But the topic at hand is a usable, reliable diagnostic system for clinicians of all ilks – psychiatrists, social workers, psychologists, professional counselors, first responders, grief counselors – the people who live at the interface between mental health care and the patients seeking it. So while the framers were dreaming of a breakthrough in neuroscience research, the conflict-of-interest prone work-group members were obsessing about their idiosyncratic opinions and leading edge hypotheses like attenuated psychosis syndrome or the infamous somatic symptom disorder. But no-one was minding the shop. Best I can tell, they didn’t even believe in it enough to try. The category Major Depressive Disorder is ill-conceived, a source of endless misleading clinical trials, and fails to discriminate between depressions likely to actually have a biological/genetic substrate and those rooted in the personal experience and narrative. Their approach to the problem of the "Bipolar Child" was to rename the syndrome, not to delve into the diagnostic dilemma at hand. The category Generalized Anxiety Disorder is as over-inclusive as MDD, but wasn’t touched. By any measure, psychiatrists and primary care physicians are globally overmedicating patients – barely mentioned. Withdrawal states from psychoactive medications and other side effects are being either ignored or interpreted as mental illness – an unaddressed problem. And when the Field Trials showed their DSM-5 to be faulty in the only objective criteria we have, reliability, they blamed the system itself.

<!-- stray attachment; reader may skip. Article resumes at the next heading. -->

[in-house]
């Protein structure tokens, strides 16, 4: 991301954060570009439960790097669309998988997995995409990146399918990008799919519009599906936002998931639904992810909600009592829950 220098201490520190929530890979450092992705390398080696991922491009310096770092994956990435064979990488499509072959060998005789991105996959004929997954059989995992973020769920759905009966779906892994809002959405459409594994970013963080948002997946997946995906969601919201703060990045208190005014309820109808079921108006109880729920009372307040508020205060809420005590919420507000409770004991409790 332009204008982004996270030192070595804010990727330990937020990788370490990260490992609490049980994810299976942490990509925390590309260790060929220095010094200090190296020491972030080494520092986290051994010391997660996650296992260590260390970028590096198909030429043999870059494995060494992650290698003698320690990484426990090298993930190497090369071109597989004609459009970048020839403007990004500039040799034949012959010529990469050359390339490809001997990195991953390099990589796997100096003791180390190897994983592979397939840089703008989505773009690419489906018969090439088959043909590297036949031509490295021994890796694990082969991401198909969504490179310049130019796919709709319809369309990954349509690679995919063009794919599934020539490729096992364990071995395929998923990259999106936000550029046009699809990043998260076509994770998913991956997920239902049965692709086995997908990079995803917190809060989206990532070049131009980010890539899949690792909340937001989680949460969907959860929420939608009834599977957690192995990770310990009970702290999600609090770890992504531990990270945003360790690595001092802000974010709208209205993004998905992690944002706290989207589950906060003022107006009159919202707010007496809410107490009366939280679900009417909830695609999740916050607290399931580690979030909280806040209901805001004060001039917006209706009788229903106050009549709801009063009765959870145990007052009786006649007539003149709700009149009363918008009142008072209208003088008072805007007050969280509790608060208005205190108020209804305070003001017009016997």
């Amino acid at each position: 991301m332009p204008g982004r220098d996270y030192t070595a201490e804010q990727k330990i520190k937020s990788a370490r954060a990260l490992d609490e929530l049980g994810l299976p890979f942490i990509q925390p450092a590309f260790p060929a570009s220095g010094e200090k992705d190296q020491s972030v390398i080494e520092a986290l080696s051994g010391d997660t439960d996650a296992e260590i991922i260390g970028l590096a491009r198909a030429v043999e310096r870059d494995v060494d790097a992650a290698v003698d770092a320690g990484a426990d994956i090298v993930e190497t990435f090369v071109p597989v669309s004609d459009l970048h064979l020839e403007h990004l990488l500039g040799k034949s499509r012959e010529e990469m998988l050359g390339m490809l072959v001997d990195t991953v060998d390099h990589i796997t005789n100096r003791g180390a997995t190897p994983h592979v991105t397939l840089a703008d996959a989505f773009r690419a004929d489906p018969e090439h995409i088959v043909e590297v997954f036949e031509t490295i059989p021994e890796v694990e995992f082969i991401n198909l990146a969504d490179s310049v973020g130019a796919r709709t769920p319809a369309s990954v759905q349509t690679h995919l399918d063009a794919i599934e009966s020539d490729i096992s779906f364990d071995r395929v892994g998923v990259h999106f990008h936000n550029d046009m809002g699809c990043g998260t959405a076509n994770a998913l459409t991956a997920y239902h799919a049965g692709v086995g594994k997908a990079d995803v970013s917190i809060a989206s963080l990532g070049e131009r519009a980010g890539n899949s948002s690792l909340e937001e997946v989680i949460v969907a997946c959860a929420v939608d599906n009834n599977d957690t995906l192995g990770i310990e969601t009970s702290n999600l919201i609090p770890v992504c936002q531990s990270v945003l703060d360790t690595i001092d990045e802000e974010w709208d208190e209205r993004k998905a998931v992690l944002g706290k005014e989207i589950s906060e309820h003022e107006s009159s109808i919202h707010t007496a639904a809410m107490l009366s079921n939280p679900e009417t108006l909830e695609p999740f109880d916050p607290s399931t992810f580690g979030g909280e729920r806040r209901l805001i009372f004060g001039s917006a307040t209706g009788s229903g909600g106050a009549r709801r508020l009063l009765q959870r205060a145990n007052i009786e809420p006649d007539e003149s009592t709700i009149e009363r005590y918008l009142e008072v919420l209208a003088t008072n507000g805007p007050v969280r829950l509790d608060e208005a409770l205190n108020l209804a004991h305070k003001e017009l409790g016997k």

There’s nothing wrong with their hypotheses and dreams – it’s what scientists do. But the revision of a code book is no place for that kind of dreaming. It’s supposed to be about right now, what we know right now. Dr. Spitzer got away with a radical change in psychiatry using the code book because he found a rational practical key to make it acceptable – reliability. His DSM had holes, loopholes, unintended consequences, down-right mistakes. Subsequent revisions remedied some, but created others. The job of the DSM-5 Task Force was to do something about those problems – not dream of a hypothetical future. Psychiatry is badly off-track. If they wanted to do something big, they could’ve brought us back towards center rather than spin us further into the ether…

    Bernard Carroll
    December 29, 2012 | 11:31 AM

    From the Research Agenda: “In the ongoing quest to improve our psychiatric diagnostic system, we are now searching for new approaches to understanding the etiological and pathophysiological mechanisms that can improve the validity of our diagnoses and the consequent power of our preventive and treatment interventions venturing beyond the current DSM paradigm and DSM-IV framework.” For turgid prose this is hard to beat. It is so bad that it approaches poverty of content. Why would we trust people who cannot write simple declarative sentences to revise an entire diagnostic manual? There is a saying that people who cannot write clearly cannot think clearly.